Ukraine: Appropriate length of legal proceedings, especially for minors

The implementation of the right to an objective, judicial process as well as a legitimate and fair judgment remains a difficult challenge for all states of the former Soviet Union, including Ukraine.

This does not only concern the conviction of innocent people or the promulgation of manifestly unfair trials, but also endlessly protracted legal proceedings, which result in defendants waiting for years for their futures to be decided.


Court hearing on the case of the minor, Maxim Nitsenko (Izium, Ukraine) 

Is this a problem of great importance? After all, it is not a question of imprisonment without investigation or a trial. The ISHR finds, that upon closer examination, the problem does prove to be significant.

Within a criminal case, a great number of those who come into contact with the Ukrainian judiciary spend multiple years detained in prison cells while under investigation, in which the accused must wait until his fate is decided.
In the case of a conviction, the prisoner is charged with two days of imprisonment for each day spent under investigation (in detention); in the case of an acquittal, he or she was simply robbed of a few years of his or her normal life.

Yes, there is a very modest material compensation; however, can it replace the loss of freedom and restore the damaged reputation of the innocent?

The chairman of the Ukrainian section of the ISHR, A. A. Sukhorukov, speaks with the defendant M. Nitsenko (Mr. Izyum, 2017)

Unfortunately, the recent events in the eastern Ukraine has escalated this problem; it has resulted in defendants falling under the new category of politically motivated offenses. Among the accused are minors.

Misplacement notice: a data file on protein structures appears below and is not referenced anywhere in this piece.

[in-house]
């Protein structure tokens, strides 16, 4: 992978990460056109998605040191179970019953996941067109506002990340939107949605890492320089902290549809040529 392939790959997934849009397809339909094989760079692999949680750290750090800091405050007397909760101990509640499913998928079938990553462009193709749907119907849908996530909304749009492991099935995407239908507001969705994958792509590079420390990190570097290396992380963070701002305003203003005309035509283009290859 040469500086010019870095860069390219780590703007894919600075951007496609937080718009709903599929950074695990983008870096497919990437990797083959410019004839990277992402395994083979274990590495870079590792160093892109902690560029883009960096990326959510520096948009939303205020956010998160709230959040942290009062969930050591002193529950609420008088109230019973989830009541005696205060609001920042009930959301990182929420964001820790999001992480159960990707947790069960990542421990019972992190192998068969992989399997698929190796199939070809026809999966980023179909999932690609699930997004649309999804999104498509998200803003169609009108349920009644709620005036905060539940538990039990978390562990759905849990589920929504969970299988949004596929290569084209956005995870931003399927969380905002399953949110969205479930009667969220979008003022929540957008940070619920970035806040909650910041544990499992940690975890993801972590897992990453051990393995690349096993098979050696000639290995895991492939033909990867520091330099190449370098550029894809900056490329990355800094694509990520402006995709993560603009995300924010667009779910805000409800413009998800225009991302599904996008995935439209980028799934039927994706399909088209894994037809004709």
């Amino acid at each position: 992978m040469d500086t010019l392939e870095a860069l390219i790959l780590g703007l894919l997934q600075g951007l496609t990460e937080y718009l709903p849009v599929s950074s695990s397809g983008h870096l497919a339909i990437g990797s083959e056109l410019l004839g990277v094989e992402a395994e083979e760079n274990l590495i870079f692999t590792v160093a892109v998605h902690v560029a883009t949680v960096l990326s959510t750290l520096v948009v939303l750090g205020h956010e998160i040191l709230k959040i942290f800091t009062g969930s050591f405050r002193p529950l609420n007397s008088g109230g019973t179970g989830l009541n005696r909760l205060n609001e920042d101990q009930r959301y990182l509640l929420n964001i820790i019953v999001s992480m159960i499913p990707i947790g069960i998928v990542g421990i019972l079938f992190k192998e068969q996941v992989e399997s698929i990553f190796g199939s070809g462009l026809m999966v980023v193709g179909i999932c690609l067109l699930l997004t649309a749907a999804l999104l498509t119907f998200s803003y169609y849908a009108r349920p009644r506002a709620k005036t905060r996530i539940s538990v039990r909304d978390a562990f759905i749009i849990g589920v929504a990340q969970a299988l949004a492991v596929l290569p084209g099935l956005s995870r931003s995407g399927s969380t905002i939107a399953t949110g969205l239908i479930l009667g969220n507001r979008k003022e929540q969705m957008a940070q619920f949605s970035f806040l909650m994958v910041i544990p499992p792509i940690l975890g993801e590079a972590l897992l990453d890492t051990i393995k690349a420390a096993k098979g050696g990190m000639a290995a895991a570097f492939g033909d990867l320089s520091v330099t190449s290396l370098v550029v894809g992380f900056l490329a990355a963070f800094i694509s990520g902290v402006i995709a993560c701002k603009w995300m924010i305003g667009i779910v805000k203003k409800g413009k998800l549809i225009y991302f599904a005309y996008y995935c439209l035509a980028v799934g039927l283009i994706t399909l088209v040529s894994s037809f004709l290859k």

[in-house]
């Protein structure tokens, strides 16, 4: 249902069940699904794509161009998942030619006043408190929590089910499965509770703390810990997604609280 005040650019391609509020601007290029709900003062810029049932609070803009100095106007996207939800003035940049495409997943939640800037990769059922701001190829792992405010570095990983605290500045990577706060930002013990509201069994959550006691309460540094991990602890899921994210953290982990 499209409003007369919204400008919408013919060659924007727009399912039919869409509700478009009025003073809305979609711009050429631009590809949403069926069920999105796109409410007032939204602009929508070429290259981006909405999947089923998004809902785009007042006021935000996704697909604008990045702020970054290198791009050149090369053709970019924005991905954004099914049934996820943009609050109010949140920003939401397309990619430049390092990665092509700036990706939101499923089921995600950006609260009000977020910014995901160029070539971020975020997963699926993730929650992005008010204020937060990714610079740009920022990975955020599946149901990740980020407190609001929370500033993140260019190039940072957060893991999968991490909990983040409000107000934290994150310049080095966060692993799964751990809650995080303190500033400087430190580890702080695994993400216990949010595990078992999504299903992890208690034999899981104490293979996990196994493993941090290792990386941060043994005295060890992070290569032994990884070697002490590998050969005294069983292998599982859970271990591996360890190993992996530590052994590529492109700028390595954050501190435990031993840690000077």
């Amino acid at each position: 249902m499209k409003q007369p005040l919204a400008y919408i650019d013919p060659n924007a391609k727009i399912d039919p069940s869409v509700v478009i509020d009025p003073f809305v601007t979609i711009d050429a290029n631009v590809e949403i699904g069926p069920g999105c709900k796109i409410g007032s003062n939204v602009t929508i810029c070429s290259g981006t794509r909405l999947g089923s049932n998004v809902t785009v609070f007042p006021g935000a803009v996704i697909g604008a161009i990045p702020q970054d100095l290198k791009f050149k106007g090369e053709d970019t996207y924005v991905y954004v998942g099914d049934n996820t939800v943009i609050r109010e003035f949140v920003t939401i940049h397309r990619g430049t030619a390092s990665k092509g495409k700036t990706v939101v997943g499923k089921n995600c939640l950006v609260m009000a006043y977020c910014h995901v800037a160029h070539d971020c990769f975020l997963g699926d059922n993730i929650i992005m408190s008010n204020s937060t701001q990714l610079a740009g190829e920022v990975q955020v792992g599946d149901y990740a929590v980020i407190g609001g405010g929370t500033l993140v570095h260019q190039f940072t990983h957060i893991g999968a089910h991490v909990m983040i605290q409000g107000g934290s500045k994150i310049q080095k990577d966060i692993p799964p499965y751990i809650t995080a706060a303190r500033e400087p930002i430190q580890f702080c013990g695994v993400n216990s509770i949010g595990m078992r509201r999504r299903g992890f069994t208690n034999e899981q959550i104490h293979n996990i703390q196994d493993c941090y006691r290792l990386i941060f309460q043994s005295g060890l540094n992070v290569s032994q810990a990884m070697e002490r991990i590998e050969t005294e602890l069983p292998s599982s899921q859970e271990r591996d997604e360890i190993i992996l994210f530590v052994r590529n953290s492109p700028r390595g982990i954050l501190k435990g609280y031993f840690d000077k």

Especially in the case of these minors, the question is raised as to how such long periods of time in a criminal environment will affect them. Instead of receiving an education, they are exposed to the hard lessons of criminal life. Instead of normal geography lessons, they study the spaces of correctional institutions. On the whole, these young people were not dreaming of living life like a romanticized Robin Hood-style criminal when they were still living in freedom. Instead, with the foolishness and rebellious spirit of youth, they spread their social and political views on the all-knowing Internet, or found themselves at the wrong place at a difficult time in their country. Will they survive and not be lost in a criminal environment during this period of forced isolation from society?

Statistics of the European Court of Human Rights on violations of various categories of human rights

The right to a fair trial, to reasonable terms of a trial, to the safety of the defendants and convicts – these categories of rights are among the five most frequently violated by Ukraine, according to European Court of Justice statistics. Can positive changes in these figures be expected, behind which are the fates of people? What steps should be taken to achieve these goals?

From the blog of an ISHR Expert group